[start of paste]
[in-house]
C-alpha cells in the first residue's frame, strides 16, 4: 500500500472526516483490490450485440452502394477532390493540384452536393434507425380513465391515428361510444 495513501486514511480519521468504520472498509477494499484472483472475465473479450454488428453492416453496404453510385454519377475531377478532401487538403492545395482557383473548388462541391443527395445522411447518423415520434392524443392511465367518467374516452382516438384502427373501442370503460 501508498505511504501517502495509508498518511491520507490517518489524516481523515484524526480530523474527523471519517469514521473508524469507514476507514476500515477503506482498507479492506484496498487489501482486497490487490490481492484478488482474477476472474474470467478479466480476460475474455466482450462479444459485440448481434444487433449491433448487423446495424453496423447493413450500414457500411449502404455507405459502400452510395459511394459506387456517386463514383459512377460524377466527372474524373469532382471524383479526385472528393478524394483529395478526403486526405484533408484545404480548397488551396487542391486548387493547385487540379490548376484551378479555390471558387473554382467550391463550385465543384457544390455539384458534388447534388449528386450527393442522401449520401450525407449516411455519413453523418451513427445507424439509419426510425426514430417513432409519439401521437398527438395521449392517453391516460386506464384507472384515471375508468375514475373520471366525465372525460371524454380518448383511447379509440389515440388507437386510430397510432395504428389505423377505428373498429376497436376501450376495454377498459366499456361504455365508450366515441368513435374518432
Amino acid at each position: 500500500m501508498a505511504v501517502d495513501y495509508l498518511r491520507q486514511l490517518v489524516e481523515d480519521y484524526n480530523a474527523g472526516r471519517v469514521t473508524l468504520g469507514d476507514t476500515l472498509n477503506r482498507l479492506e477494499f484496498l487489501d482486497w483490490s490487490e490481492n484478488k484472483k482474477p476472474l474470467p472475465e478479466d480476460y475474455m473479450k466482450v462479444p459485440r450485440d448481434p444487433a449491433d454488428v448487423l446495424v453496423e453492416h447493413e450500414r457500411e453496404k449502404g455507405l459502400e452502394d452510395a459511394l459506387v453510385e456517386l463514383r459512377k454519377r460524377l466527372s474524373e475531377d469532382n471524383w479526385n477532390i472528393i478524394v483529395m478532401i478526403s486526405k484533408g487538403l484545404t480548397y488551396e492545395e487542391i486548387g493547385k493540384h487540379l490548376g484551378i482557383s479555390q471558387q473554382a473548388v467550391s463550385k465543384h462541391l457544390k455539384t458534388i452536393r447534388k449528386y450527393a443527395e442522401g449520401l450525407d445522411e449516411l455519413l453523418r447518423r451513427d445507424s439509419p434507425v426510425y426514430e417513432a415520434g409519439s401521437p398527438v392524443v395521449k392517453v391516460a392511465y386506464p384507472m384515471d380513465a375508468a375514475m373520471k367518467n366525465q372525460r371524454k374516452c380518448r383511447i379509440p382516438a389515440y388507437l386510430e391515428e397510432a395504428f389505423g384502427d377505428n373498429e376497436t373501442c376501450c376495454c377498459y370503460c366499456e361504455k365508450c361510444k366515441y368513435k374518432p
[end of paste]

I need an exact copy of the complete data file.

[in-house]
C-alpha cells in the first residue's frame, strides 16, 4: 500500500472526516483490490450485440452502394477532390493540384452536393434507425380513465391515428361510444 495513501486514511480519521468504520472498509477494499484472483472475465473479450454488428453492416453496404453510385454519377475531377478532401487538403492545395482557383473548388462541391443527395445522411447518423415520434392524443392511465367518467374516452382516438384502427373501442370503460 501508498505511504501517502495509508498518511491520507490517518489524516481523515484524526480530523474527523471519517469514521473508524469507514476507514476500515477503506482498507479492506484496498487489501482486497490487490490481492484478488482474477476472474474470467478479466480476460475474455466482450462479444459485440448481434444487433449491433448487423446495424453496423447493413450500414457500411449502404455507405459502400452510395459511394459506387456517386463514383459512377460524377466527372474524373469532382471524383479526385472528393478524394483529395478526403486526405484533408484545404480548397488551396487542391486548387493547385487540379490548376484551378479555390471558387473554382467550391463550385465543384457544390455539384458534388447534388449528386450527393442522401449520401450525407449516411455519413453523418451513427445507424439509419426510425426514430417513432409519439401521437398527438395521449392517453391516460386506464384507472384515471375508468375514475373520471366525465372525460371524454380518448383511447379509440389515440388507437386510430397510432395504428389505423377505428373498429376497436376501450376495454377498459366499456361504455365508450366515441368513435374518432
Amino acid at each position: 500500500m501508498a505511504v501517502d495513501y495509508l498518511r491520507q486514511l490517518v489524516e481523515d480519521y484524526n480530523a474527523g472526516r471519517v469514521t473508524l468504520g469507514d476507514t476500515l472498509n477503506r482498507l479492506e477494499f484496498l487489501d482486497w483490490s490487490e490481492n484478488k484472483k482474477p476472474l474470467p472475465e478479466d480476460y475474455m473479450k466482450v462479444p459485440r450485440d448481434p444487433a449491433d454488428v448487423l446495424v453496423e453492416h447493413e450500414r457500411e453496404k449502404g455507405l459502400e452502394d452510395a459511394l459506387v453510385e456517386l463514383r459512377k454519377r460524377l466527372s474524373e475531377d469532382n471524383w479526385n477532390i472528393i478524394v483529395m478532401i478526403s486526405k484533408g487538403l484545404t480548397y488551396e492545395e487542391i486548387g493547385k493540384h487540379l490548376g484551378i482557383s479555390q471558387q473554382a473548388v467550391s463550385k465543384h462541391l457544390k455539384t458534388i452536393r447534388k449528386y450527393a443527395e442522401g449520401l450525407d445522411e449516411l455519413l453523418r447518423r451513427d445507424s439509419p434507425v426510425y426514430e417513432a415520434g409519439s401521437p398527438v392524443v395521449k392517453v391516460a392511465y386506464p384507472m384515471d380513465a375508468a375514475m373520471k367518467n366525465q372525460r371524454k374516452c380518448r383511447i379509440p382516438a389515440y388507437l386510430e391515428e397510432a395504428f389505423g384502427d377505428n373498429e376497436t373501442c376501450c376495454c377498459y370503460c366499456e361504455k365508450c361510444k366515441y368513435k374518432p